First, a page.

Two hundred and ninety-eight

Donating used clothing

In the spirit of giving things away that you already have and don’t use (like the canned goods), I finally finished sorting through all my clothes, shoes, purses, and belongings that I’m giving away to the Goodwill.  I don’t really understand the human attachment to material things.  I don’t even wear those shoes anymore and that sweater doesn’t even fit me, and yet I have a hard time choosing to put it in the “to go” bag.  How often have we all said: “maybe I’ll fit into it someday”?  Too many times.  If it sits in my closet never being worn for years, what use is it to anyone.  Someone out there will love it and wear it all the time.  Why not give that yellow cashmere sweater that every time you put it on you realize it’s not your colour a good home?  It is someone out there’s colour, so just LET IT GO.  (I might be talking to myself as much as I am to everyone else).

I admit, I am a bit of a pack rat.  I only just threw away two years ago a pair of shoes I had since grade nine (my friends can attest to this – it would drive a few of them insane that I still wore them)!  My theory is if I still get use out of them why waste my money, time and the environment buying something new.  But I’m not sure why I have such a hard time giving away those things I never wear.  Sometimes it’s sentimental value – a special person gave it to me, or I got it in Paris when I was 23 (I still can’t get rid of this one tank top that represents a specific moment in time that floods me with memories – even though it will forever sit at the back of my drawer).  Sometimes I just think it’s so cute and I hardly got any wear out of it that it’s a shame to let it go.  But as I said above, LET IT GO already, Lindsay!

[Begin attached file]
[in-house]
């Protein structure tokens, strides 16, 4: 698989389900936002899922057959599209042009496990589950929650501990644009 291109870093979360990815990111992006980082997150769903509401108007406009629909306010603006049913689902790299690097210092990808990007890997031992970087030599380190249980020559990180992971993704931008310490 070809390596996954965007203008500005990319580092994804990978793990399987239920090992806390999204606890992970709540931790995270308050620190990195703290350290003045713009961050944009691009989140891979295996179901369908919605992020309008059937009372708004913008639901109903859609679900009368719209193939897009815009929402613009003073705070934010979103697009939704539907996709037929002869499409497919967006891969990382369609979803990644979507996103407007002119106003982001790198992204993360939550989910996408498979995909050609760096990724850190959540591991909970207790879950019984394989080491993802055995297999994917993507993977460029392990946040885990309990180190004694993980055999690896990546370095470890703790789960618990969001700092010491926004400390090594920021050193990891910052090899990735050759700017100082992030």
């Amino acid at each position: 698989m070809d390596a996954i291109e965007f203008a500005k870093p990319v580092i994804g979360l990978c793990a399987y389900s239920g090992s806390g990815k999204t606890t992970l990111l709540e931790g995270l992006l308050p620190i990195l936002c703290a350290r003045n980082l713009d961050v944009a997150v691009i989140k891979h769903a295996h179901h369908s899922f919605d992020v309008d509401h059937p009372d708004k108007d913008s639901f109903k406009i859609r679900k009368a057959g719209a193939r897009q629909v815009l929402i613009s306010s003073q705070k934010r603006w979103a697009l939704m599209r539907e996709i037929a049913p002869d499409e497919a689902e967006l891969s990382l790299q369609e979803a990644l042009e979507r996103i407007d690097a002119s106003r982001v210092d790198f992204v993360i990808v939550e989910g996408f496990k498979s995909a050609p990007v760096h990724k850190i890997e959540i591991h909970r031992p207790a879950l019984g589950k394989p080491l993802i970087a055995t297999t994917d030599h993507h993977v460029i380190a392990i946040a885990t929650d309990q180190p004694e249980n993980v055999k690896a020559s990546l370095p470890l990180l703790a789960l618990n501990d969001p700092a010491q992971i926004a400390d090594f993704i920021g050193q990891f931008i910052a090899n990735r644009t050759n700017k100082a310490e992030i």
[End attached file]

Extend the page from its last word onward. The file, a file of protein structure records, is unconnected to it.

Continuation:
I’ve been doing a bit of research of places to take my used clothes.  (Note first: try not to donate clothes with holes in them or armpit stains – they usually end up in the garbage anyways.)  There are lots of places to drop off your bags full of old garments, but some are better than others.  A lot of bins in mall parking lots and such go to for-profit companies where only a very small percentage goes to charity, so beware of those.  Goodwill and the Salvation Army are good ‘registered charity’ choices, where store profits go to helping people in need.  Value Village is a for-profit company, although they do buy used clothing from charities to re-sell in their stores.  Then there are women’s shelters who use the clothing directly, or smaller companies like Dress for Success Toronto or Dress Your Best for Men that take new and lightly used professional clothing and shoes for disadvantaged women and men looking for work.

About 50% of clothes donated that can’t be used in stores are sold to overseas dealers to sell in Africa, Indonesia and South Asia.  There is some controversy about this.  See Now Magazine for more details and other places to donate your used clothing.

So, moral of the post: LET IT GO if you aren’t going to wear it and it’s in good shape.  The clothing or the money gained from selling the clothing could go to disaster relief, palliative care hospitals, helping the disabled, shelters or many other good causes.

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2 thoughts on “Two hundred and ninety-eight

  1. Some charities take donated damaged clothing and turn them into rags. They then sell them to local industries by the pound to help supplement their fund raising efforts.

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